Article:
Lookie what just arrived in our office: Fuji’s first X-system camera for the masses. It was only announced the other day, but review samples are already circulating in South Africa and we’re one of the lucky ones. That suggests Fujifilm is very serious about this camera, by the way – it usually takes quite a while to get hold of the company’s wares here.
Like most people with more than a passing interest in photography, I really like Fuji’s X-system. I love the build quaility, the innovative touches it introduces to camera tech and handling, and most of all the retro styling. I don’t like the price, which makes it hard to justify something like the X-Pro 1 over a more flexible D-SLR.
Like others in the series, the X-A1 uses Fuji’s X-mount lens system to pair a quality piece of glass with a mirrorless compact camera – so lenses are interchangeable, but there’s no through-the-lens viewfinder. Like other cameras in the X-series it has a large APS-C sized sensor, which means detailed shots and decent low light performance. Unlike other cameras in the X-series, though, it’s a mostly plastic body and the sensor isn’t one of Fuji’s own X-TRANS chips. And in many ways, X-TRANS is the X-system – it uses a different pixel layout to other cameras and eschews the Bayer filter to provide ludicrously sharp pics with almost no noise at ISO values well above 1 000.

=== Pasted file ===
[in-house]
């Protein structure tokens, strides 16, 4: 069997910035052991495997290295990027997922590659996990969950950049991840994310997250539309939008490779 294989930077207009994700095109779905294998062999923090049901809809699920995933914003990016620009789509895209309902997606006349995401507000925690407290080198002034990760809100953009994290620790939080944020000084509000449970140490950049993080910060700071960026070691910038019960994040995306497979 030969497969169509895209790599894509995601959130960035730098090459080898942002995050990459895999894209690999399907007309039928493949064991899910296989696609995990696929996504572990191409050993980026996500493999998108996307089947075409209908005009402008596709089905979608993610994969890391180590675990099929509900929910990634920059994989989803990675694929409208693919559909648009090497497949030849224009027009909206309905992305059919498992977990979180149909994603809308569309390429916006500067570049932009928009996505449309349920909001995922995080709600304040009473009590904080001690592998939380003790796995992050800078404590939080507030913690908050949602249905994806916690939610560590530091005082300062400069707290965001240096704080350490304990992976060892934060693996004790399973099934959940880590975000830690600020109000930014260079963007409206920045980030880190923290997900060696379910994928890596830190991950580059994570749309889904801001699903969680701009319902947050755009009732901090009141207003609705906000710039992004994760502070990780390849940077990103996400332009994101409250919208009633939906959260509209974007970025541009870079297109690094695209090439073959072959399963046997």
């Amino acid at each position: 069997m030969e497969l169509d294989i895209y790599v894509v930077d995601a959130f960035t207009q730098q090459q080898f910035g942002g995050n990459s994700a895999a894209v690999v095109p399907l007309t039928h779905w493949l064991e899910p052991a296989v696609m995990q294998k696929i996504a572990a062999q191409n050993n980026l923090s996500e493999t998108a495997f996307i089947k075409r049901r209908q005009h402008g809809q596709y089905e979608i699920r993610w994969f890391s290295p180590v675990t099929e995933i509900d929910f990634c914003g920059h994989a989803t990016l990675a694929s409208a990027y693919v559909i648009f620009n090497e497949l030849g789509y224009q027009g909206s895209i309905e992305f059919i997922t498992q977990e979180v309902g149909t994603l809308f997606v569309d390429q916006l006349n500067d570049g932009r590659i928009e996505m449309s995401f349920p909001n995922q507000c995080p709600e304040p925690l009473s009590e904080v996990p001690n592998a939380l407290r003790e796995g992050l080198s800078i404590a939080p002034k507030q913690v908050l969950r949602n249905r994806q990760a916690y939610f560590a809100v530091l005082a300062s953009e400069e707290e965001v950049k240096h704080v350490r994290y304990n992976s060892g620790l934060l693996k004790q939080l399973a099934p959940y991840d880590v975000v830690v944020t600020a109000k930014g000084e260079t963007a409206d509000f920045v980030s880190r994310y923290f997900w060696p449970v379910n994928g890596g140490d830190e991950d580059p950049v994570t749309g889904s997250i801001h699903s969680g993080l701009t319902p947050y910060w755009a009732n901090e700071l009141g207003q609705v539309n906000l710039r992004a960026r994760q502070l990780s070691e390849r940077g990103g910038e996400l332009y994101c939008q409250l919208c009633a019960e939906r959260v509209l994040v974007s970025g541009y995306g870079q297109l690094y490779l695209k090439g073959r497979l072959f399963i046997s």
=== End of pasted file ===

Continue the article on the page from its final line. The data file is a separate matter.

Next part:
The X-A1, however, does cost less than R7 000. Which is a real first for the range and the reason you’d want to buy it. I’ll post a full review next week, but in the meantime here’s my first impressions.
The X-A1 is small. Very small. That’s fantastic if you want something you can stick in your bag and take everywhere, but it is a bit disappointing that the lack of space on the back means the control layout is much more like a ‘normal’ digital camera than the other X-cameras. There’s no extra manual dials for tweaking settings without going into the on screen – from the back of the camera, it’s a really generic design that could have come from anyone.
The good news, however, is that the X-A1 feels incredibly competent – it’s fast to focus, has an image stabilised kit lens and, best of all, the image below was shot at ISO 2 000 and is almost completely noise free without any loss of detail. Frankly, that’s staggering, and should allay any fears about Fuji’s decision to use a different sensor.
More next week.